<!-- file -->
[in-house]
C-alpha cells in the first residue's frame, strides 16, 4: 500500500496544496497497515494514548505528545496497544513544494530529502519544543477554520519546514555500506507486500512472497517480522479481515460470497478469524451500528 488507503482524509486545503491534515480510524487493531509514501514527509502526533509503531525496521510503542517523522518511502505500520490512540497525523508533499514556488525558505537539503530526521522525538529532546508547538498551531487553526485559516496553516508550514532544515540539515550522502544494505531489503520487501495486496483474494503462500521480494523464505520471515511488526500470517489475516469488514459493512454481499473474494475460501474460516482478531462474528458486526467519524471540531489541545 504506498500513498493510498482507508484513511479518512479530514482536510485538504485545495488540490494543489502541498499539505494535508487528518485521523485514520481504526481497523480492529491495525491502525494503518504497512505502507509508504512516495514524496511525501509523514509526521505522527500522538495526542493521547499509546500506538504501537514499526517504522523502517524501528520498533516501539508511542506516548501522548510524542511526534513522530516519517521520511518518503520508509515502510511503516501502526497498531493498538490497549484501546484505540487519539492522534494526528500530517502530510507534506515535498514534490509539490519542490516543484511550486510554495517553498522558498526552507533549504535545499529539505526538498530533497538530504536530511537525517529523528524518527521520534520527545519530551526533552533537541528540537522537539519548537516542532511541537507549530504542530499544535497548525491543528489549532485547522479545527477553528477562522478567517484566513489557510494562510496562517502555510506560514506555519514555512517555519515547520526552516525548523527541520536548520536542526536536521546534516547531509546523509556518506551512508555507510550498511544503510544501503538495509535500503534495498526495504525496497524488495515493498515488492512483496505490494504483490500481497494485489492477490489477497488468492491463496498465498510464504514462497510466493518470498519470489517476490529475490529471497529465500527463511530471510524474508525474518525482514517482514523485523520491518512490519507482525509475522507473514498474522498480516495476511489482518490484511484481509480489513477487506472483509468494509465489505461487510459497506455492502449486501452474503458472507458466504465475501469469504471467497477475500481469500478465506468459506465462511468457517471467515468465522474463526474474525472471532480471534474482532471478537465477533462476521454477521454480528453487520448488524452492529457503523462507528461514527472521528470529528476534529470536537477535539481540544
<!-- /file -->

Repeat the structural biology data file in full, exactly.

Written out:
[in-house]
C-alpha cells in the first residue's frame, strides 16, 4: 500500500496544496497497515494514548505528545496497544513544494530529502519544543477554520519546514555500506507486500512472497517480522479481515460470497478469524451500528 488507503482524509486545503491534515480510524487493531509514501514527509502526533509503531525496521510503542517523522518511502505500520490512540497525523508533499514556488525558505537539503530526521522525538529532546508547538498551531487553526485559516496553516508550514532544515540539515550522502544494505531489503520487501495486496483474494503462500521480494523464505520471515511488526500470517489475516469488514459493512454481499473474494475460501474460516482478531462474528458486526467519524471540531489541545 504506498500513498493510498482507508484513511479518512479530514482536510485538504485545495488540490494543489502541498499539505494535508487528518485521523485514520481504526481497523480492529491495525491502525494503518504497512505502507509508504512516495514524496511525501509523514509526521505522527500522538495526542493521547499509546500506538504501537514499526517504522523502517524501528520498533516501539508511542506516548501522548510524542511526534513522530516519517521520511518518503520508509515502510511503516501502526497498531493498538490497549484501546484505540487519539492522534494526528500530517502530510507534506515535498514534490509539490519542490516543484511550486510554495517553498522558498526552507533549504535545499529539505526538498530533497538530504536530511537525517529523528524518527521520534520527545519530551526533552533537541528540537522537539519548537516542532511541537507549530504542530499544535497548525491543528489549532485547522479545527477553528477562522478567517484566513489557510494562510496562517502555510506560514506555519514555512517555519515547520526552516525548523527541520536548520536542526536536521546534516547531509546523509556518506551512508555507510550498511544503510544501503538495509535500503534495498526495504525496497524488495515493498515488492512483496505490494504483490500481497494485489492477490489477497488468492491463496498465498510464504514462497510466493518470498519470489517476490529475490529471497529465500527463511530471510524474508525474518525482514517482514523485523520491518512490519507482525509475522507473514498474522498480516495476511489482518490484511484481509480489513477487506472483509468494509465489505461487510459497506455492502449486501452474503458472507458466504465475501469469504471467497477475500481469500478465506468459506465462511468457517471467515468465522474463526474474525472471532480471534474482532471478537465477533462476521454477521454480528453487520448488524452492529457503523462507528461514527472521528470529528476534529470536537477535539481540544